Friday, 19 June 2015

DISCRIMINATION… AND WHY IT HURTS

Readers share their experiences of coming up against prejudice and discrimination…

Alice says:
I am French but my family are Polish, and I have a Polish surname. At school, people continually pronounce my surname wrong to make me angry, but two years ago it was worse… I was in a class where I had no friends and I was a victim of racism. People would say things like, 'Polish people do not have a place in France,' and other statements like that. It was horrible for me as I am totally French, it was just my grandfather who was Polish. I am not ashamed of my origins at all but it made me angry as France is just as much my country as theirs. I hope that things will change if we go on challenging the prejudice; one day racism will be wiped out.

Emily says:
Today at school we were supposed to revise for our SATs but then a teachers told us to change into our PE kits and we all got excited. Then a footballer from Burton Albion FC came in to the school, but it turned out that only boys could join in with the training. So while we studied for exams, the boys played games. How sexist! In this day and age they should make a point of treating us as equals.

Chloe says:
In primary school I was playing basketball when a boy threw the ball right in my face. I told the teacher and she said, 'You shouldn't be doing that kind of thing, you're a young girl.' Things like that happened over and over at that school… why shouldn't girls play basketball? Crazy.

Tessa says:
I am transgender… I am a girl, but I was born with the body of a boy. For the last few years I have been living as a girl which has made me feel a lot better, but not everybody understands and they can be very cruel. Some people call me 'he-she' and 'freak' and make a point of avoiding me, as if they cannot  stand to be anywhere near me. It hurts a lot, as you can imagine.

Rebecca says:
At my school, a professional boxer comes in every week to talk to the first year boys and teach them self-defence. The girls have to sit in class. When we asked the teacher one week why we girls couldn't do the same, he refused to answer.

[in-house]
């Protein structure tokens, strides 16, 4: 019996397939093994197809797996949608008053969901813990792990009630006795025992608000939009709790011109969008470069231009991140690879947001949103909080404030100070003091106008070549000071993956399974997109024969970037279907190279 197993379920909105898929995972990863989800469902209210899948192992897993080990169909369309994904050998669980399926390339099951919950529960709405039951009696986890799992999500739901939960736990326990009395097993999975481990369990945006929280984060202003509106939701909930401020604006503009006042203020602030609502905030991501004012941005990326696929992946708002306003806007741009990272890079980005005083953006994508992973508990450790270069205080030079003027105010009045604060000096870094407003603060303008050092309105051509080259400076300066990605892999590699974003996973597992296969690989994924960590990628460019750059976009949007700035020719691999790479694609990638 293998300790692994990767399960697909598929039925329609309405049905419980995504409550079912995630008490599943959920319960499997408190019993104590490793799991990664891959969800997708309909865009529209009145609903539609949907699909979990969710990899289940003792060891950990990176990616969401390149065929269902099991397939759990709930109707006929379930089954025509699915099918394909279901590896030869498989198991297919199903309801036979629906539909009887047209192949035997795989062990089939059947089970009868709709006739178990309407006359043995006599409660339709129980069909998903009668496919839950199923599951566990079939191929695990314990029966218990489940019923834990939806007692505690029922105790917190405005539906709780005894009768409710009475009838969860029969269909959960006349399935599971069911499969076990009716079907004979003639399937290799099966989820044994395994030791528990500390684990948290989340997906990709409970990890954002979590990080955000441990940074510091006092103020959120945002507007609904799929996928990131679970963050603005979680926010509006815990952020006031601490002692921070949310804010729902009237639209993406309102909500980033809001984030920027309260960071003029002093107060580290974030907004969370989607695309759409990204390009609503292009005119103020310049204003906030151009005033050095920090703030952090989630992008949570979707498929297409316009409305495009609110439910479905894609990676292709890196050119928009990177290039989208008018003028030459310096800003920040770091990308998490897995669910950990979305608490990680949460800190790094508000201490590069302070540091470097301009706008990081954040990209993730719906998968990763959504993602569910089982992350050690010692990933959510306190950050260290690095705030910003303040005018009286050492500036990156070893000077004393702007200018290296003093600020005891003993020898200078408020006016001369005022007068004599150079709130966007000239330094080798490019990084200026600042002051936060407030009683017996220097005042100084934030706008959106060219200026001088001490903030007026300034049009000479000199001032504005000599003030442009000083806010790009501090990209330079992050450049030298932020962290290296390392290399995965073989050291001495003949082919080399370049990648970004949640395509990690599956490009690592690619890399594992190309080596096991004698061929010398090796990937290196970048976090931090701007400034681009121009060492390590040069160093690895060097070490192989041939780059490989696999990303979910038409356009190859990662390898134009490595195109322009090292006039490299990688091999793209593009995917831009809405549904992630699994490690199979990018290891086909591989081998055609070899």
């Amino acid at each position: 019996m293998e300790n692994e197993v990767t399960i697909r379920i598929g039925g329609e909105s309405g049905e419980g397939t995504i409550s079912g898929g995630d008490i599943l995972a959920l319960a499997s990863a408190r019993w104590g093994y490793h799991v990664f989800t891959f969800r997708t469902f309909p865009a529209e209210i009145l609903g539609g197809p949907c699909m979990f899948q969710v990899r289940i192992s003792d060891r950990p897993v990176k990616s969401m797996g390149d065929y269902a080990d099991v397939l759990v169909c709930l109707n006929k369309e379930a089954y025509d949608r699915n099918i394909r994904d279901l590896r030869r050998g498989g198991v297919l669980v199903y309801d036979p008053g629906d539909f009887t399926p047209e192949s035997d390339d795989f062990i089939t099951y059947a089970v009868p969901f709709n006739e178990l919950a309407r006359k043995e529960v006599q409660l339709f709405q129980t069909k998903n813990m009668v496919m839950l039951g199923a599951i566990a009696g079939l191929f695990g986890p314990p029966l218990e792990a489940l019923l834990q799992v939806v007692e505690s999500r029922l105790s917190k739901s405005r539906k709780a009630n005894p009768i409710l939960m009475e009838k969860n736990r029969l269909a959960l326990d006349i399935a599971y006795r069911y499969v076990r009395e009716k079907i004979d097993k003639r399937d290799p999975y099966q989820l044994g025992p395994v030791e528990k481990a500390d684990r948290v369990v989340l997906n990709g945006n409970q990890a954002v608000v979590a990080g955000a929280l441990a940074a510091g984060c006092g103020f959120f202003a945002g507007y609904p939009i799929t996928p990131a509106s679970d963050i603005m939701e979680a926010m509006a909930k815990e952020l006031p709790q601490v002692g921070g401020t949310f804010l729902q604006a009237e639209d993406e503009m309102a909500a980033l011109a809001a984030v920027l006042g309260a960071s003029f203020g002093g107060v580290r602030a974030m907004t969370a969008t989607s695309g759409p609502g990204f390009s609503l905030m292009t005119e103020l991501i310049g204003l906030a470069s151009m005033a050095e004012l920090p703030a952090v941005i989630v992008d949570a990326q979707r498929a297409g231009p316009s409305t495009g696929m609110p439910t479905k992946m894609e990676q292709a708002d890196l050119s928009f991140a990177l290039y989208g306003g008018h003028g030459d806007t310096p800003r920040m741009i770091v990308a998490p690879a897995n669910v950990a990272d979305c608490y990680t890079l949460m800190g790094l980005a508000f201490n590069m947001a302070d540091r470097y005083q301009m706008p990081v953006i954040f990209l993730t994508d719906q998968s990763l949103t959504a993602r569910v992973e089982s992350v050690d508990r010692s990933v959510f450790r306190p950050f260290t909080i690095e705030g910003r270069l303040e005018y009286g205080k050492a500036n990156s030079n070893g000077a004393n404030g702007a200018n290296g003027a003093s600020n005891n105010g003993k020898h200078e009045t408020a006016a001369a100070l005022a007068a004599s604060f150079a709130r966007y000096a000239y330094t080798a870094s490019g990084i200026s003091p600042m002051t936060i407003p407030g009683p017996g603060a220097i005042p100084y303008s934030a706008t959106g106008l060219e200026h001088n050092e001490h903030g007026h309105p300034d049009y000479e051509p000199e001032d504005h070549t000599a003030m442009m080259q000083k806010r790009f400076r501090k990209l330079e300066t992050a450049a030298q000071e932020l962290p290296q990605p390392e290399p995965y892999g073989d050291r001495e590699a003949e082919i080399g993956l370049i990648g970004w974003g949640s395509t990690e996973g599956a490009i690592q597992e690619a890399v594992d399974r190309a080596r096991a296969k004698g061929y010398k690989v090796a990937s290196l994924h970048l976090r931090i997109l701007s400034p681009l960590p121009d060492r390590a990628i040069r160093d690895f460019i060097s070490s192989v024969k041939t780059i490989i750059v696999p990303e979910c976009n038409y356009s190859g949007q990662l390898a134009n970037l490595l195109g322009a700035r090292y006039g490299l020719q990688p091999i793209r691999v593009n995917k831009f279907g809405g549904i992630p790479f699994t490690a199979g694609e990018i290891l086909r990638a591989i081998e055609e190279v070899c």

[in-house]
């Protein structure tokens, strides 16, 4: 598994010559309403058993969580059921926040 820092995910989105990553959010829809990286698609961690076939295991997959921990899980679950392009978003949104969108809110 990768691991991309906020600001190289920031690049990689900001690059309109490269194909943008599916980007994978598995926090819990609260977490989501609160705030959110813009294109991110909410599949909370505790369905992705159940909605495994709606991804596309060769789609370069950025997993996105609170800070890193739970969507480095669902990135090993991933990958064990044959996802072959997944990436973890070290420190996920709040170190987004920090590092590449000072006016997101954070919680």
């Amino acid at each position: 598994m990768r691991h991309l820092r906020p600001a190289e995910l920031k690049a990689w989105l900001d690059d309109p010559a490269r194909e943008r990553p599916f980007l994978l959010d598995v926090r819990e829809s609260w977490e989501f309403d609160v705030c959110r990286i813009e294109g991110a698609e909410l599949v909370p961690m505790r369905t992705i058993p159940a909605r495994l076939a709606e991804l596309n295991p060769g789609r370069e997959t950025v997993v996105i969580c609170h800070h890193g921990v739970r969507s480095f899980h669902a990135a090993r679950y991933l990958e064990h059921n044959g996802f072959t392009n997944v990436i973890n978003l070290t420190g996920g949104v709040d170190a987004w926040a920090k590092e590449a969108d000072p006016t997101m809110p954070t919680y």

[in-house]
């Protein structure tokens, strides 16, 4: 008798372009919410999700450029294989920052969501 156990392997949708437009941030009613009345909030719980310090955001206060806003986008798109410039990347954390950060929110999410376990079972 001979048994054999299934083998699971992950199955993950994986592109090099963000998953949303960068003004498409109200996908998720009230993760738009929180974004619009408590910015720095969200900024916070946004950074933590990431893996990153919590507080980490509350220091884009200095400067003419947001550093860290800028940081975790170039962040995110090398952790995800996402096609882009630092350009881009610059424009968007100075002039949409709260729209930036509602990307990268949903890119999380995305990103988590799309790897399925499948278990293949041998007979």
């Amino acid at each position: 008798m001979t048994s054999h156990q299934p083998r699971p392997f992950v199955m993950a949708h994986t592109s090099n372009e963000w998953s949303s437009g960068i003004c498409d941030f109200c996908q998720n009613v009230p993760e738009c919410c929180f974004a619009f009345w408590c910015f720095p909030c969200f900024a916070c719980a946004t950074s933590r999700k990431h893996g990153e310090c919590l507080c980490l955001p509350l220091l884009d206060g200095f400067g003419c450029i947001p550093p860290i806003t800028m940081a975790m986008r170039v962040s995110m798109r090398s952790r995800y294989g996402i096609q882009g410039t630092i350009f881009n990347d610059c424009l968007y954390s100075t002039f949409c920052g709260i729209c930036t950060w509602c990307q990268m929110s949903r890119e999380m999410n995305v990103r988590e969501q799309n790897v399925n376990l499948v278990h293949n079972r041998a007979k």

Camille says:
I have been targeted by homophobes multiple times. I made the mistake of telling a friend about this and confessing that I liked a girl in our year. The following week at school everyone was staring at me and the girl I liked slapped me and made some very hurtful comments. There has been a lot of prejudice and nastiness since then. I try to ignore it, but it's not always easy.

Domi says:
Our CSPE teacher (civic, social and political education) was teaching us about Amnesty International's list of basic human rights, and I noticed she kept on skipping the clause that says 'Everyone has a right to marry and have a family.' I realised that she was leaving this out because she was against gay marriage, and I challenged her. She went very red and leaned in and hissed at me that marriage should be between a man and a woman and that anything else was, I quote, 'Disgusting, and ruining society.' She said so many spiteful, cruel things that day I will never forget it, and ever since she has marked my work down, I think for disagreeing with her. She was clearly so full of prejudice and hatred, and it felt quite personal to me as I myself do not fit into her narrow belief set.

Top illustration by reader Rebecca; bottom one by reader Aine - many thanks for the fab images, girls!

Cathy says: Ouch… being picked on or discriminated against for just being you is no joke at all. Have YOU ever had to cope with prejudice or discrimination? COMMENT BELOW to have your say.

10 comments:

  1. I'm bi, but I haven't come out because of the horrible coments made on the school bus. There are some people in school who have come out as bi, but none of them are on my bus.